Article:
8

I'm writing a client for a REST API and to authenticate to the API I must use a cert that was provided to me.

this code is as follows:

public string GetCustomer(int custId)
{
X509Certificate2 Cert = new X509Certificate2();
    Cert.Import(@"C:\users\foo\desktop\api\pubAndPrivateCert.pkcs12", "", X509KeyStorageFlags.PersistKeySet);

    ServicePointManager.ServerCertificateValidationCallback += ValidateServerCertificate;
    HttpWebRequest req = (HttpWebRequest)WebRequest.Create("https://api.foo.net/api/customer/v1/" + custId);
    req.ClientCertificates.Add(Cert);

    req.UserAgent = "LOL API Client";
    req.Accept = "application/json";
    req.Method = WebRequestMethods.Http.Get;

    string result = null;
    using (HttpWebResponse resp = (HttpWebResponse)req.GetResponse())
{
StreamReader reader = new StreamReader(resp.GetResponseStream());
result = reader.ReadToEnd();
}
return result;
}

Each time I make the request I get an error 400 and when using Fiddler to look at the response I get the following

<html>
<head><title>400 No required SSL certificate was sent</title></head>
<body bgcolor="white">
<center><h1>400 Bad Request</h1></center>
<center>No required SSL certificate was sent</center>
<hr><center>nginx/0.6.32</center>
</body>
</html>

I see no reason for it not to send the cert but troubleshooting SSL isn't terribly easy. I did add some debug statements to add some detail and stopped using fiddler and he is what I got

These errors are from ValidateServerCertificate()

Certificate error: RemoteCertificateChainErrors
NotSignatureValid
The signature of the certificate cannot be verified.
1048576
Unknown error.

These are the errors from the WebExecption that is thrown.

Cought Exception ProtocolError
The remote server returned an error: (400) Bad Request.
BadRequest
<html>
<head><title>400 No required SSL certificate was sent</title></head>
<body bgcolor="white">
<center><h1>400 Bad Request</h1></center>
<center>No required SSL certificate was sent</center>
<hr><center>nginx/0.6.32</center>
</body>
</html>

This is the ValidateServerCertificate() code..it always returns true to ignore any cert errors.

    public static bool ValidateServerCertificate(object sender, X509Certificate certificate,X509Chain chain,SslPolicyErrors sslPolicyErrors)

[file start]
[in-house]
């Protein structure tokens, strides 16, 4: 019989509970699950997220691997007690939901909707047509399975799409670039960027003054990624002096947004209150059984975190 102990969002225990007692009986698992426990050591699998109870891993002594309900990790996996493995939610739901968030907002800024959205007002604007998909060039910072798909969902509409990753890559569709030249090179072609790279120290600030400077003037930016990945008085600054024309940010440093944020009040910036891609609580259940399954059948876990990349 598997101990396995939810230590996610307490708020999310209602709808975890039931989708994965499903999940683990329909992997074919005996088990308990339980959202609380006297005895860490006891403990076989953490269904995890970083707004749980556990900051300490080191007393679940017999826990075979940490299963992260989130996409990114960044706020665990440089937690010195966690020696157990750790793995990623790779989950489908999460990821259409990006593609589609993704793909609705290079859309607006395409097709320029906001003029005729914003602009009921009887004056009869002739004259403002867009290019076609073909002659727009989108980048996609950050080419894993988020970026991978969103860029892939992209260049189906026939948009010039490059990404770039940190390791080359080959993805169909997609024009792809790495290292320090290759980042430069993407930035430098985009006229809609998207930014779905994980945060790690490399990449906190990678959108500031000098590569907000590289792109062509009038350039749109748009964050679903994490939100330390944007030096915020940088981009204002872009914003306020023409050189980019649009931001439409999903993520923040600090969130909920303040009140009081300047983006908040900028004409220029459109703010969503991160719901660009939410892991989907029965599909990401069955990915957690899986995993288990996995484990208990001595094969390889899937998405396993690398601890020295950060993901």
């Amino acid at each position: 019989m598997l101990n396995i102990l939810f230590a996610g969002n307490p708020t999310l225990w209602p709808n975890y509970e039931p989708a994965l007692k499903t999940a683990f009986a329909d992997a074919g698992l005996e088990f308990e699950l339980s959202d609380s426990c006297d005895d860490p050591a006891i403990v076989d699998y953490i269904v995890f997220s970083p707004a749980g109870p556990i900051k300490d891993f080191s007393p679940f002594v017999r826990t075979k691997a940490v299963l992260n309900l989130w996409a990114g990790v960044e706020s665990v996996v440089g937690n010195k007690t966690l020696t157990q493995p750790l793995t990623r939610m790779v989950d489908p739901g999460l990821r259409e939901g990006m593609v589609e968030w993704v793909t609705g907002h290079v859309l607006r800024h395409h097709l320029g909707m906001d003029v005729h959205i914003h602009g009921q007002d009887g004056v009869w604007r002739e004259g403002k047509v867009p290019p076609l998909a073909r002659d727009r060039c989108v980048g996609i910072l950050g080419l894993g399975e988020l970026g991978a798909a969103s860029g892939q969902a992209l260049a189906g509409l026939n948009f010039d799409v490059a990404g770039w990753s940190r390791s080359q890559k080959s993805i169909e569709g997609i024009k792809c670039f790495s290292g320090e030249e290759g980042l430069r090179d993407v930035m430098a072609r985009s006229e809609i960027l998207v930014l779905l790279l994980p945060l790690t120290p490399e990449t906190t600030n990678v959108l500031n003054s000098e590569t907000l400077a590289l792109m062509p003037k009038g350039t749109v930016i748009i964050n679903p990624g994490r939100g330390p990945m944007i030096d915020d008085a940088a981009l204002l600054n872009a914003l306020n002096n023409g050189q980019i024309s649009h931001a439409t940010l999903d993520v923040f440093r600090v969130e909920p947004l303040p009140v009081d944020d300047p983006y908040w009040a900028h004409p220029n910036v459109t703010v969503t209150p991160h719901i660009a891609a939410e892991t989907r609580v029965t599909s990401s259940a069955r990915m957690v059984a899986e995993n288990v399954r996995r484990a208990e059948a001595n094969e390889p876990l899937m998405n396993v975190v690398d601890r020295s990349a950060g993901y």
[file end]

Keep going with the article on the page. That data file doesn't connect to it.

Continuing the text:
{
        if (sslPolicyErrors == SslPolicyErrors.None)
            return true;

        if (sslPolicyErrors == SslPolicyErrors.RemoteCertificateChainErrors)
        {
            Console.WriteLine("Certificate error: {0}", sslPolicyErrors);
            foreach (var chainstat in chain.ChainStatus)
            {
                Console.WriteLine("{0}", chainstat.Status);
                Console.WriteLine("{0}", chainstat.StatusInformation);
            }
            return true;
        }

        Console.WriteLine("Certificate error: {0}", sslPolicyErrors);

        // allow this client to communicate with unauthenticated servers. 
        return true;
    }
10

Your code loads the client certificate from a local file. You should have more success if you import the client certificate into the certificate store (which is highly recommended to protect the private key). Then your code should look more like this:

public string GetCustomer(int custId)
{
    // EDIT THIS TO MATCH YOUR CLIENT CERTIFICATE: the subject key identifier in hexadecimal.
    string subjectKeyIdentifier = "39b66c2a49b2059a15adf96e6b2a3cda9f4b0e3b";

    X509Store store = new X509Store("My", StoreLocation.CurrentUser);
    store.Open(OpenFlags.ReadOnly);

    X509Certificate2Collection certificates = store.Certificates.Find(X509FindType.FindBySubjectKeyIdentifier, subjectKeyIdentifier, true);
    X509Certificate2 certificate = certificates[0];

    HttpWebRequest req = (HttpWebRequest)WebRequest.Create("https://api.foo.net/api/customer/v1/" + custId);
    req.ClientCertificates.Add(certificate);

    req.UserAgent = "LOL API Client";
    req.Accept = "application/json";
    req.Method = WebRequestMethods.Http.Get;

    string result = null;
    using (HttpWebResponse resp = (HttpWebResponse)req.GetResponse())
    {
        StreamReader reader = new StreamReader(resp.GetResponseStream());
        result = reader.ReadToEnd();
    }
    return result;
}

See Import a Certificate for instructions. The code assumes that you have imported the certificate with both public and private keys to the Personal certificates folder ("My") of the Current User.

You do not need to supply a ServicePointManager.ServerCertificateValidationCallback. That allows your application to change how the server certificate is validated. That does not influence how the server validates your client certificate.

  • 1
    although I would prefer to do it this way it doesn't fit my use case. This service will run in Azure and scale up and down as needed... so I would have to write code that installs a certificate to the VM before launching my application which feels very "hacky" – user961346 May 5 '14 at 14:16
  • Strictly for troubleshooting, if you install the supplied certificate, can you successfully browse to the REST API? Can Composer in Fiddler (with client certificate configured) connect? – Joel Allison May 5 '14 at 15:00
  • @user961346 did you ever solve this? Having the same issues as you. – eth0 Oct 11 '14 at 20:12
  • I had to change the format of my certificate. – user961346 Oct 13 '14 at 16:40
  • 7
    @user961346 - "change the format of my certificate" ... to what? I'm having the same issue now - would love to hear how you fixed this. – Jochen van Wylick Nov 18 '15 at 9:28

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